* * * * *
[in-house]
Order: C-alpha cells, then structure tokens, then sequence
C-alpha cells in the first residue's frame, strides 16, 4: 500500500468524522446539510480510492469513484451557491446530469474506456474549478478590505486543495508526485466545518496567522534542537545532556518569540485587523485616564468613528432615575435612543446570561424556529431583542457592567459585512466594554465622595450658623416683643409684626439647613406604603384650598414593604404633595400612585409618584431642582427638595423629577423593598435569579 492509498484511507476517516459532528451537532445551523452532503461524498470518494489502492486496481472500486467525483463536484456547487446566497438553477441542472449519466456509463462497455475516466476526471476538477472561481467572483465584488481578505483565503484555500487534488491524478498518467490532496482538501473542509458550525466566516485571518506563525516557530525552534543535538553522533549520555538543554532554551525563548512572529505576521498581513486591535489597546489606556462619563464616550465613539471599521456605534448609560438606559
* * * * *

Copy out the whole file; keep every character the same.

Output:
[in-house]
Order: C-alpha cells, then structure tokens, then sequence
C-alpha cells in the first residue's frame, strides 16, 4: 500500500468524522446539510480510492469513484451557491446530469474506456474549478478590505486543495508526485466545518496567522534542537545532556518569540485587523485616564468613528432615575435612543446570561424556529431583542457592567459585512466594554465622595450658623416683643409684626439647613406604603384650598414593604404633595400612585409618584431642582427638595423629577423593598435569579 492509498484511507476517516459532528451537532445551523452532503461524498470518494489502492486496481472500486467525483463536484456547487446566497438553477441542472449519466456509463462497455475516466476526471476538477472561481467572483465584488481578505483565503484555500487534488491524478498518467490532496482538501473542509458550525466566516485571518506563525516557530525552534543535538553522533549520555538543554532554551525563548512572529505576521498581513486591535489597546489606556462619563464616550465613539471599521456605534448609560438606559